After more than 30 years, Newstalk ZB’s pause-loving, conspiracy peddling morning talk host is hanging up the headphones. Duncan Greive tunes in.
Leighton Smith has delivered the bad news. Not as bad as it seemed for a second this morning when he told his loyal Newstalk ZB listeners, “We’ve come to a decision that I am going to terminate,” but still bad: he will retire from his morning talk slot in a year’s time. “This programme, my programme, will come to an end,” he told us, before dropping one of his trademark X-Factor-length pauses, “soon. But not as soon as some would hope.”
“Soon” for Leighton Smith is December of 2018, at which time he will be succeeded by Kerre McIvor – the first woman to break into the prime ZB slots eternally occupied by Smith, Williams, Holmes and latterly the whipper snapper Hosking.
Shockingly, Smith’s is only the second-longest preamble to a retirement announced in 2017, after Simon Barnett gave listeners 545 days’ notice in July. The longtime morning host made the announcement after a Monday spent vigourously defending Donald Trump’s performance, decrying the media of which he is a part for “all the lies they tell” and placing a $100 bet with a listener that the US president would see out his term.
“There are still people who think Trump’s in trouble over Flynn,” he said during one unscripted monologue. “Trump’s not in trouble. There was no role, there was no collusion. Get over it.” Then, in one of his familiar jabbed afterthoughts, he added: “Hillary lost! Get over that, too.”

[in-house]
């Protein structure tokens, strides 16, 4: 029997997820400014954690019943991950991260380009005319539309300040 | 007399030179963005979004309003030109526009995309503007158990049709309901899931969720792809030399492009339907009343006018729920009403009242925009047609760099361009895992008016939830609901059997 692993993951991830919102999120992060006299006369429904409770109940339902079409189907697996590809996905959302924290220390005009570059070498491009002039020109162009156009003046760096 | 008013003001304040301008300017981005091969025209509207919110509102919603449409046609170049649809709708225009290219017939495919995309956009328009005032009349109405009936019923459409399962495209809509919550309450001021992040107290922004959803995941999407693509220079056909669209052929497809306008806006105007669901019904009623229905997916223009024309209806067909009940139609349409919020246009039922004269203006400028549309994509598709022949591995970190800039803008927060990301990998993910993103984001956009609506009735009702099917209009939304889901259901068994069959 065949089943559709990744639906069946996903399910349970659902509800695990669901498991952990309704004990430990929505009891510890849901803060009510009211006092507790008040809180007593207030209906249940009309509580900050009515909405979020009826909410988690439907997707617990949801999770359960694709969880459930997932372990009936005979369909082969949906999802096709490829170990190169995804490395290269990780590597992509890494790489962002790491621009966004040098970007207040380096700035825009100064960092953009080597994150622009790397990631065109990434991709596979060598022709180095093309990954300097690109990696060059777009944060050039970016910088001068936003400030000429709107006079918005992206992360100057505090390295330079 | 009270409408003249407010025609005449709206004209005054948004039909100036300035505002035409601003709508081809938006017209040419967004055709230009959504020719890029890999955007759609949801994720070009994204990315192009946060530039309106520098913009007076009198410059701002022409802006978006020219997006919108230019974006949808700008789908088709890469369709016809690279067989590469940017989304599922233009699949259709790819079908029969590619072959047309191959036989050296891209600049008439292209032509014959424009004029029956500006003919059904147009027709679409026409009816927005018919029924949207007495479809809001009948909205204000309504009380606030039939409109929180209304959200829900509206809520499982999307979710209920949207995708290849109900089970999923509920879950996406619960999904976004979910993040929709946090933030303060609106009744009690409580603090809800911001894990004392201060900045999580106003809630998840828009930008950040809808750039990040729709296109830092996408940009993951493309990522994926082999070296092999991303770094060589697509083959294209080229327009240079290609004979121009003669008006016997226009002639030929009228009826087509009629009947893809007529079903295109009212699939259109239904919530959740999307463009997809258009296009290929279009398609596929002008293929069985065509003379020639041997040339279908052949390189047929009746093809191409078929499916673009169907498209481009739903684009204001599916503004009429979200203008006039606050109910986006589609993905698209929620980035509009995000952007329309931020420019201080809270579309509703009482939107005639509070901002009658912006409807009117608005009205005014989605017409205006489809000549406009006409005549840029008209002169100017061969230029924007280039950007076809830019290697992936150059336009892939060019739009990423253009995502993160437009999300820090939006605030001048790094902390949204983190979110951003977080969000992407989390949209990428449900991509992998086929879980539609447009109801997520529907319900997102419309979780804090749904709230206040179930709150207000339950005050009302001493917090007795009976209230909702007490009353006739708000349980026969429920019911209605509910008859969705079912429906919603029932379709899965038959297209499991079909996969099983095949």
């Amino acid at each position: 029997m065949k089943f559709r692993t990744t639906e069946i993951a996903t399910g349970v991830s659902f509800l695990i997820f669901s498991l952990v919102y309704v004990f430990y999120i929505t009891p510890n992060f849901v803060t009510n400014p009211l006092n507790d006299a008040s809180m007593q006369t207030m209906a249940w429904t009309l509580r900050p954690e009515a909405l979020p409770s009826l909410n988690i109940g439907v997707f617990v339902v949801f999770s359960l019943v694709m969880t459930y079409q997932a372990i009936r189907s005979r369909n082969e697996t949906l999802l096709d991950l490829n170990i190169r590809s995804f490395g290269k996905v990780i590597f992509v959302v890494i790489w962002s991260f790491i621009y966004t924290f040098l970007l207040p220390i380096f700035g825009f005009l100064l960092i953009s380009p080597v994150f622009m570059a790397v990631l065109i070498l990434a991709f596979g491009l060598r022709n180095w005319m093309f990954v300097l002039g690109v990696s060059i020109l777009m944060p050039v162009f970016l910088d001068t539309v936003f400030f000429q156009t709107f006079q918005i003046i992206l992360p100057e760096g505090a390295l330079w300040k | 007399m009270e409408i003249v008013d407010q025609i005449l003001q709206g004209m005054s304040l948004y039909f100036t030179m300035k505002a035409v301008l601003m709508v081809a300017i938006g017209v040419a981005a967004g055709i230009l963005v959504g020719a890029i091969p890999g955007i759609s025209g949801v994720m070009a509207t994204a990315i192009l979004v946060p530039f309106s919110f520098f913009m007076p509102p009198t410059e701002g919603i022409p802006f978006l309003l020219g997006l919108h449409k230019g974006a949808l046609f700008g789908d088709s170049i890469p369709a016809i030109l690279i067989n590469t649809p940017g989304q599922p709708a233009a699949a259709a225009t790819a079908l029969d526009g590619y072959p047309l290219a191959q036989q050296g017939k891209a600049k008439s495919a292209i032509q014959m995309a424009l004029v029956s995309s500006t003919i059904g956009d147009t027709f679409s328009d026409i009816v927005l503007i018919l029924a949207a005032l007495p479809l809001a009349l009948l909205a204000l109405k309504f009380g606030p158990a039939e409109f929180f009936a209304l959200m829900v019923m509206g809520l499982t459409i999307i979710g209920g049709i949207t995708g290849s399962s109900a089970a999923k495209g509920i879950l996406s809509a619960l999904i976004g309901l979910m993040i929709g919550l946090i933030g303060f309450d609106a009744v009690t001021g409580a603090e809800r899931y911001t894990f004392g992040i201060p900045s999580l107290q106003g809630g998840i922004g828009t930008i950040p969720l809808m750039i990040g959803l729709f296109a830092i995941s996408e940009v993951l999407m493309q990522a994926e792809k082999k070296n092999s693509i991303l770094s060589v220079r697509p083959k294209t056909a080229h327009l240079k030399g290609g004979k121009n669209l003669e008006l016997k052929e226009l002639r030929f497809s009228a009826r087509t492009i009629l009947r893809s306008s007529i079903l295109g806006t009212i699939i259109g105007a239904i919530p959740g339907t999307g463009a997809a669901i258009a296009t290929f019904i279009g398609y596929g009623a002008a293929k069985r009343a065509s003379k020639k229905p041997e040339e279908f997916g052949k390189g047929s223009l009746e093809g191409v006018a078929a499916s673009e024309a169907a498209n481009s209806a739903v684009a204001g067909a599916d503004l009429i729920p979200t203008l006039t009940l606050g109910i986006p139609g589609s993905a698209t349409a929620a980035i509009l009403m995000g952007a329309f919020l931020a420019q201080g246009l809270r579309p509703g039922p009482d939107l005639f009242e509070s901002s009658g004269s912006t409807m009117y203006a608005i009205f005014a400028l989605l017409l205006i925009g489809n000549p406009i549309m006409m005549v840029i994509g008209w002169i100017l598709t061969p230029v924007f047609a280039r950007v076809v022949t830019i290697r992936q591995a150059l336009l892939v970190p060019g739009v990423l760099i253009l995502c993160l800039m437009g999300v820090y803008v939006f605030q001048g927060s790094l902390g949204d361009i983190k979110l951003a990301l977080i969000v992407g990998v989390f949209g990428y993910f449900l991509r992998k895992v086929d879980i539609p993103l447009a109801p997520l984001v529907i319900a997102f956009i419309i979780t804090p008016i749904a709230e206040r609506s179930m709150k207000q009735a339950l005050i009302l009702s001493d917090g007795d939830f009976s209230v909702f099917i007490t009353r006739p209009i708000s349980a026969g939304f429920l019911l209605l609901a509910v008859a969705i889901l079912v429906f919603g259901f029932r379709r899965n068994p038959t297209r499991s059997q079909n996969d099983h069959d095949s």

Now we will have to get over the loss of Smith, the longest-serving host on commercial radio. He has happily sat in the wake of the heavy hitters in the 6am slot – they interview politicians and public figures to set up the day’s issues while Smith, for the most part, litigates them with retired New Zealanders.
Despite his having been permanently situated outside of the bright lights of drive and breakfast, Smith never has had cause to doubt his power, his value. In a piece covering the station’s launch earlier this year he noted the ratings crash which occurred station-wide on the conversion to the talk format. “Mine went from 22% to 11.5%,” he recalled, before modestly observing that his was “the only programme to retain double digits”.
Those doldrums didn’t last. Holmes began on One, becoming the kind of dominating hit which spilled over onto his radio show, and soon the whole station. Through the ‘90s ZB was the zeitgeist station, dominating, directing and diagnosing the national mood.
Latterly it has moved from feeling like it accurately represented middle New Zealand to being more of a cranky, conspiracy-theorist uncle. Still a loud voice in the family, but a bit odd too. None odder than Leighton Smith, who managed to make his colleagues look like calm moderates with his climate change denial and warnings about “chicky-babe” Jacinda Ardern and her deep-seated communism. That he is being replaced with a moderate and empathetic woman looks like a sea-change for the station.
As part of his valedictory he held forth on recent changes in his work environment, as ZB has fused with the wider NZME organisation.
“I come in on a Saturday to get a free Herald,” he said, before commenting on the glorious café culture of the Nelson St-Victoria St intersection. It’s as if 33 years frozen in that studio and timeslot has prevented him from ever truly knowing the outside world.
Now – and by now I mean in a year’s time, obviously – he will have the chance to experience it. “A cause for celebration”, he said this morning, with a trademark mix of pomposity and sly self-awareness. This strange, maddening man has been around a very long time, and while it was necessary and important that he leave, he will also be missed.